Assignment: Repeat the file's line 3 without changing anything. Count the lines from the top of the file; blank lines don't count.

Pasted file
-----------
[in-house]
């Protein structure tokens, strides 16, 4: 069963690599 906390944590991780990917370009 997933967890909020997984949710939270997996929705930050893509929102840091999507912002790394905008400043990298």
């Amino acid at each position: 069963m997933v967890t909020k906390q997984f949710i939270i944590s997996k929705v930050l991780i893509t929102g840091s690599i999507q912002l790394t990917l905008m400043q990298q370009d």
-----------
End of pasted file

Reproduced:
């Amino acid at each position: 069963m997933v967890t909020k906390q997984f949710i939270i944590s997996k929705v930050l991780i893509t929102g840091s690599i999507q912002l790394t990917l905008m400043q990298q370009d």